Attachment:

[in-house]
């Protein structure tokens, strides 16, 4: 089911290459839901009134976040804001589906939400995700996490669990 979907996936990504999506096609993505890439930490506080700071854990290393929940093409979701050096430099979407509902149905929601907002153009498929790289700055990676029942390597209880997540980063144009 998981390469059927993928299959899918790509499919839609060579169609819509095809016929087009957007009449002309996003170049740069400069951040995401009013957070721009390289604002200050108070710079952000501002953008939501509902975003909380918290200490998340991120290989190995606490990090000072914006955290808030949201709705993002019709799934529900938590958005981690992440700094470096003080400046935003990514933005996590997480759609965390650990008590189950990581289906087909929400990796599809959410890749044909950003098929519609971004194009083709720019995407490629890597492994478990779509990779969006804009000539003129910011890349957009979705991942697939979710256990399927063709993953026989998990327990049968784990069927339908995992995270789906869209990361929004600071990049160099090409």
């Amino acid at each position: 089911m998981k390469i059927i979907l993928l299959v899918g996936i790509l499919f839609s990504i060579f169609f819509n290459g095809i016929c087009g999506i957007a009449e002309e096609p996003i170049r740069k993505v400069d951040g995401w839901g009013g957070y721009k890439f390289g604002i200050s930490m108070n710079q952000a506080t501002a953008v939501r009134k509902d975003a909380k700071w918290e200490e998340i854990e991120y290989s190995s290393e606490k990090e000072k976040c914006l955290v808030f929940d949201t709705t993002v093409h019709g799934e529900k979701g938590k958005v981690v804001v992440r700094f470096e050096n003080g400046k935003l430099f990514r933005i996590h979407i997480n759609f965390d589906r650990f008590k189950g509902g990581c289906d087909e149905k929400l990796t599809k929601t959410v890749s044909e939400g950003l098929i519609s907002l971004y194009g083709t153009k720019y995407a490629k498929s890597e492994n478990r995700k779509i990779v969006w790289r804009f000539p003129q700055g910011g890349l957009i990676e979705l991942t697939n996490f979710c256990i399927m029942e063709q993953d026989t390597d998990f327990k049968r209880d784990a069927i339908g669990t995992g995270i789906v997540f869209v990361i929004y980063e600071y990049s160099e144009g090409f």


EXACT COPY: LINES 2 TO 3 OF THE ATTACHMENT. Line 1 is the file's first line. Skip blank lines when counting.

């Protein structure tokens, strides 16, 4: 089911290459839901009134976040804001589906939400995700996490669990 979907996936990504999506096609993505890439930490506080700071854990290393929940093409979701050096430099979407509902149905929601907002153009498929790289700055990676029942390597209880997540980063144009 998981390469059927993928299959899918790509499919839609060579169609819509095809016929087009957007009449002309996003170049740069400069951040995401009013957070721009390289604002200050108070710079952000501002953008939501509902975003909380918290200490998340991120290989190995606490990090000072914006955290808030949201709705993002019709799934529900938590958005981690992440700094470096003080400046935003990514933005996590997480759609965390650990008590189950990581289906087909929400990796599809959410890749044909950003098929519609971004194009083709720019995407490629890597492994478990779509990779969006804009000539003129910011890349957009979705991942697939979710256990399927063709993953026989998990327990049968784990069927339908995992995270789906869209990361929004600071990049160099090409």
């Amino acid at each position: 089911m998981k390469i059927i979907l993928l299959v899918g996936i790509l499919f839609s990504i060579f169609f819509n290459g095809i016929c087009g999506i957007a009449e002309e096609p996003i170049r740069k993505v400069d951040g995401w839901g009013g957070y721009k890439f390289g604002i200050s930490m108070n710079q952000a506080t501002a953008v939501r009134k509902d975003a909380k700071w918290e200490e998340i854990e991120y290989s190995s290393e606490k990090e000072k976040c914006l955290v808030f929940d949201t709705t993002v093409h019709g799934e529900k979701g938590k958005v981690v804001v992440r700094f470096e050096n003080g400046k935003l430099f990514r933005i996590h979407i997480n759609f965390d589906r650990f008590k189950g509902g990581c289906d087909e149905k929400l990796t599809k929601t959410v890749s044909e939400g950003l098929i519609s907002l971004y194009g083709t153009k720019y995407a490629k498929s890597e492994n478990r995700k779509i990779v969006w790289r804009f000539p003129q700055g910011g890349l957009i990676e979705l991942t697939n996490f979710c256990i399927m029942e063709q993953d026989t390597d998990f327990k049968r209880d784990a069927i339908g669990t995992g995270i789906v997540f869209v990361i929004y980063e600071y990049s160099e144009g090409f």